Cars, Reviews

Ford For Thought

A few years ago, I was in my car in the parking lot when this huge red pick-up took the slot in front of me, and out stepped the tiniest lady driver.

I fell in love.

No, I don’t know who that woman is, nor do I even remember what make the pick-up was. All I know is that someday, I want to be that woman who owns and drives around a car obviously too large for her like she owns the damn streets.

You can’t blame me for my lofty aspirations. I mean, I’m 4’11″—the world has always felt big, can’t reach shelves and all, and someone uses me as an armrest on occasion. For someone so vertically-challenged, it’s especially empowering to conquer something that’s beyond me, which likely explains my fascination with driving a large vehicle (but not why I’m nowhere close to writing a book in my 20’s, and I’m already 28. Send help.)

Well, the non-existent New York Times bestseller is one thing, but at least I did get one #goal off my bucket list when the Ford Motor Company‘s official dealership in Cebu reached out and asked if I could take one of their newest Ford Rangers out for a spin.

Of course I was all Ford it.

For as long as I’ve been driving, I’ve always had a sedan: First, Sasha, a 2004 Toyota Corolla that was my trusty companion for seven years; then Oscar, my 2016 Suzuki Ciaz that I’ve had for three years now. On occasion, I’ve test-driven other vehicles for work and borrowed cars from other family members, but save for an uncle’s Isuzu Crosswind, none of them have been huge. Or a pick-up, for that matter.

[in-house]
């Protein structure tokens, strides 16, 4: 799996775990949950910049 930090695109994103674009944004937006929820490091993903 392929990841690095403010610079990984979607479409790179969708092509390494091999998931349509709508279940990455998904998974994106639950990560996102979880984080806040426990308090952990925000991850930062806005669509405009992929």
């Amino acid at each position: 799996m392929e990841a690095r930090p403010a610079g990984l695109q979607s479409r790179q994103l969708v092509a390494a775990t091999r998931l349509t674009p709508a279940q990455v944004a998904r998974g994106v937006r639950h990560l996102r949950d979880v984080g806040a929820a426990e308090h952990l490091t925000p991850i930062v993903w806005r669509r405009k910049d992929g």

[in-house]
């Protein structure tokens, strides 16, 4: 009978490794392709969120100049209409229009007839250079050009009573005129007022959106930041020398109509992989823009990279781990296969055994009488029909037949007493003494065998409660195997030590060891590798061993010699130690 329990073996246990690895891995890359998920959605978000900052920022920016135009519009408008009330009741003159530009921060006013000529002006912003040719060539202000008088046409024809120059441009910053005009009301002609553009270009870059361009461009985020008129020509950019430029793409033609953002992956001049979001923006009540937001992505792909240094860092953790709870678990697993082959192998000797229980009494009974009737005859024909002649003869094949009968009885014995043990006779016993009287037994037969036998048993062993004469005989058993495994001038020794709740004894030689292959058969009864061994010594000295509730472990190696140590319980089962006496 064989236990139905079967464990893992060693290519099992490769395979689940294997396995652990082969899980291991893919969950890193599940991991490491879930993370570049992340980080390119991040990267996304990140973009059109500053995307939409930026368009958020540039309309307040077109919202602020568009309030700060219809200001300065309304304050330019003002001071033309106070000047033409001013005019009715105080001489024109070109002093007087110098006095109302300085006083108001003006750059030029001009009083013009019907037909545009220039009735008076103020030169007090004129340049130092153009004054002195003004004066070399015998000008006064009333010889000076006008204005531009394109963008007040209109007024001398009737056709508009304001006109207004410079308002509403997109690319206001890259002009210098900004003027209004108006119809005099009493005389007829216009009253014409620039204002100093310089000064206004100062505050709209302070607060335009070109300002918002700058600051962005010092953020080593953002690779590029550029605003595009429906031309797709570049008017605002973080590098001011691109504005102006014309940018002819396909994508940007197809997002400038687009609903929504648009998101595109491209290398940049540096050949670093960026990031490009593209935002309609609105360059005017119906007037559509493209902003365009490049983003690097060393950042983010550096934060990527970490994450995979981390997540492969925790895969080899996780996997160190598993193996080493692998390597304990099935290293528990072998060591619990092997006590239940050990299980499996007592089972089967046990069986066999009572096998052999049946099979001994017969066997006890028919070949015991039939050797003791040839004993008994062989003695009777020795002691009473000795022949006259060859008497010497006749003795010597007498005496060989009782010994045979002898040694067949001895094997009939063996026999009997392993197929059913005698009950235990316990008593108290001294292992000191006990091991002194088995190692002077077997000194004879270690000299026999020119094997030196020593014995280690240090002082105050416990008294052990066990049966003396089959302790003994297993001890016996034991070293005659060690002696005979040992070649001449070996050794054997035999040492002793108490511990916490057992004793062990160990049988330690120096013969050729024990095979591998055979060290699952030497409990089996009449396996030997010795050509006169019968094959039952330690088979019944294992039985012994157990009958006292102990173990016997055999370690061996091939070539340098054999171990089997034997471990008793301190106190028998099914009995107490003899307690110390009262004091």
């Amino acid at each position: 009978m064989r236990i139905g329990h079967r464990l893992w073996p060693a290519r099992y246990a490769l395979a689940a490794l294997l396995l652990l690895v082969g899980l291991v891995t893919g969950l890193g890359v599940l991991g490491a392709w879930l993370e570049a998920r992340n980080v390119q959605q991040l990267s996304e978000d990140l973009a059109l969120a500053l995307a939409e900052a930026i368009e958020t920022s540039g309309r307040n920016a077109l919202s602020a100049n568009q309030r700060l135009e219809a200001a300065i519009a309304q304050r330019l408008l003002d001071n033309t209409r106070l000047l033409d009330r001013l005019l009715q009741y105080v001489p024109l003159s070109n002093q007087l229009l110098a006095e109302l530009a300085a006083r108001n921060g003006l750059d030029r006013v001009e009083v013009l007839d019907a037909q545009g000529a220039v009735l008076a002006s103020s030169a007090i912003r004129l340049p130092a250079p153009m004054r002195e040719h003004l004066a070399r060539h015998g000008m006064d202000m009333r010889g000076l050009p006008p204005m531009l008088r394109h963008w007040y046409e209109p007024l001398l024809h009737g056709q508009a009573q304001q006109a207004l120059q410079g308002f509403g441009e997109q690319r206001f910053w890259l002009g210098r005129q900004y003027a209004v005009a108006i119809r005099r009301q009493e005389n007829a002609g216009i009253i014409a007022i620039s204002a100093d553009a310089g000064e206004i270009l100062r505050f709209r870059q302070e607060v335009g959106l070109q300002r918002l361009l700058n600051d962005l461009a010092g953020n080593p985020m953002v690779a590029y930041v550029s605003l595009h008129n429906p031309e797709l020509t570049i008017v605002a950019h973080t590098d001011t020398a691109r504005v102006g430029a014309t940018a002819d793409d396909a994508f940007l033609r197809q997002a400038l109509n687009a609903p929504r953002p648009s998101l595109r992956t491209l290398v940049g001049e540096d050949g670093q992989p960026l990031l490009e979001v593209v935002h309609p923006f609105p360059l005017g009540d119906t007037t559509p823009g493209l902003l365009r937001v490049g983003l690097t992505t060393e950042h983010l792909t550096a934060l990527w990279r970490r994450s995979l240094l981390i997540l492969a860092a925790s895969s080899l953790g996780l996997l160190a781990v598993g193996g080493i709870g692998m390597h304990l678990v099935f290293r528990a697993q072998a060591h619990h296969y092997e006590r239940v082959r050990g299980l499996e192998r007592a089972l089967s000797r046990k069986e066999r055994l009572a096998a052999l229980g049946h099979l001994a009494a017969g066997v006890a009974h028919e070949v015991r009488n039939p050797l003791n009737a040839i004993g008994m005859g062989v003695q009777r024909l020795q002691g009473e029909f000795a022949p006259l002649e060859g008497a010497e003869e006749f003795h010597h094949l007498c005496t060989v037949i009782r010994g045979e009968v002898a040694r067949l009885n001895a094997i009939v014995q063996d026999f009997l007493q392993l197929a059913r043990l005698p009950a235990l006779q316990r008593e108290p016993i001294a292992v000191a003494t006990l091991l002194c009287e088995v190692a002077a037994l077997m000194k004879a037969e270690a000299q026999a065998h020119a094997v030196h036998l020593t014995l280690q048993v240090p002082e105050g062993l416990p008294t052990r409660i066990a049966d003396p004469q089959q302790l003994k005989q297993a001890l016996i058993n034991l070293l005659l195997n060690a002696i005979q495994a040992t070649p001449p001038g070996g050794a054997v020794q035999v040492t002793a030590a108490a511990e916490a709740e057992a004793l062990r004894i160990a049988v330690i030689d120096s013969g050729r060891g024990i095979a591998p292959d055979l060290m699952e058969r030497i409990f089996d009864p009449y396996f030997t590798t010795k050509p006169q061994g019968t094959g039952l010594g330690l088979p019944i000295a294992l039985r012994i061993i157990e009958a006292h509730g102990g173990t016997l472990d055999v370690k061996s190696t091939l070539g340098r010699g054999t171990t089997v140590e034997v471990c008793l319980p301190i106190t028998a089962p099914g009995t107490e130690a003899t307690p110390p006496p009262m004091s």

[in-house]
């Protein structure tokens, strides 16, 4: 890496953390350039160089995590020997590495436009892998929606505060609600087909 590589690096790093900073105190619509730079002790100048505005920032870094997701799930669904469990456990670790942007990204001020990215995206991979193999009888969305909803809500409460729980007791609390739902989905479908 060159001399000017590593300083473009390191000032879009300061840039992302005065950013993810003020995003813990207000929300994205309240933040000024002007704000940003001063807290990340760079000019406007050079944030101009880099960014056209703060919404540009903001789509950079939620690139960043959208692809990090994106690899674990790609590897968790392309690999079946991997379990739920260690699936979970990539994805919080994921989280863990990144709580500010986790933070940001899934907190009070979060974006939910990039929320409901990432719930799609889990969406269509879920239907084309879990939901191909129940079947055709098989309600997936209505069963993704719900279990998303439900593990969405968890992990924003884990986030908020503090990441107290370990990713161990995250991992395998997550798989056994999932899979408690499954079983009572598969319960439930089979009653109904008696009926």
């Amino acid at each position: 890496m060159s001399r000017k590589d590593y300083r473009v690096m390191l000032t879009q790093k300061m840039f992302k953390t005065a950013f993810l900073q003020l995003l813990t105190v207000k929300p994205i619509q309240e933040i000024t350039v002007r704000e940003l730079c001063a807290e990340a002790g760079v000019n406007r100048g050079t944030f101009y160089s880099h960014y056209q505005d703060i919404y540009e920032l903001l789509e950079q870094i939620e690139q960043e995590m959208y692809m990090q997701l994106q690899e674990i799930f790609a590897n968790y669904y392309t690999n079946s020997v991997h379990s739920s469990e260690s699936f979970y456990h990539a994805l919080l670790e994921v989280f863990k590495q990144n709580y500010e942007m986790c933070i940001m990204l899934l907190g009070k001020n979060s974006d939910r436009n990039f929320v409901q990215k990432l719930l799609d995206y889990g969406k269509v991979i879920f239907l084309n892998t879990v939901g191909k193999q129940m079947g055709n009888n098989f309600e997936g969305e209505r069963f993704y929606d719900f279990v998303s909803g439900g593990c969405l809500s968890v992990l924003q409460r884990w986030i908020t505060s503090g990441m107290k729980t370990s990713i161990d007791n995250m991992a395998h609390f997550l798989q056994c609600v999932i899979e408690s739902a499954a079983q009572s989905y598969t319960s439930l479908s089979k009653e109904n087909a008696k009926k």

It was also my first ever Ford vehicle, so it was exciting to discover and experience another brand. I was trusted with a Ford Ranger Wildtrak, one of their newest variants that was also just recently introduced to the Cebu market.

Now, I’ll be the first to admit that my goals of having a pick-up are purely for aesthetic, and that I don’t actually need my car to do heavy duty stuff, so to be given free rein on the Wildtrak was… overwhelming, to say the least. There I was, listening to the brief on all the bells and whistles of this baby, and that all-too-familiar feeling of the impostor syndrome started creeping up on me—what was I doing with this beast of a ride?! All my life, I have never related so much to the confused Math lady.

PHOTO: Antonio Java of Rider’s Block

But there was the Wildtrack, in all its 10 gears, four cylinders, and 16 valves glory, and I have no idea what those meant (still don’t), but I’ll be damned if seeing it didn’t evoke giddiness within me that threw all the technical specs out of the window and made me itch to start driving around. So I did.

(Besides, in daily driving from point A to B and being stuck in Cebu traffic, does anyone actually recite the specs in their head? I think not, but I won’t judge.)

First thing’s first—wow, this thing is massive. And while it is so, I appreciate that the driver’s seat actually adjusted enough to compensate for my lack of height. Sure, a lot of cars these days have adjustable car seats, but it’s not always that they elevate high enough for me. As for the Wildtrak, I was able to get in a comfortable driving position that let me see a good chunk of the road and be able to step on the foot pedals, all without being pushed so close to the steering wheel.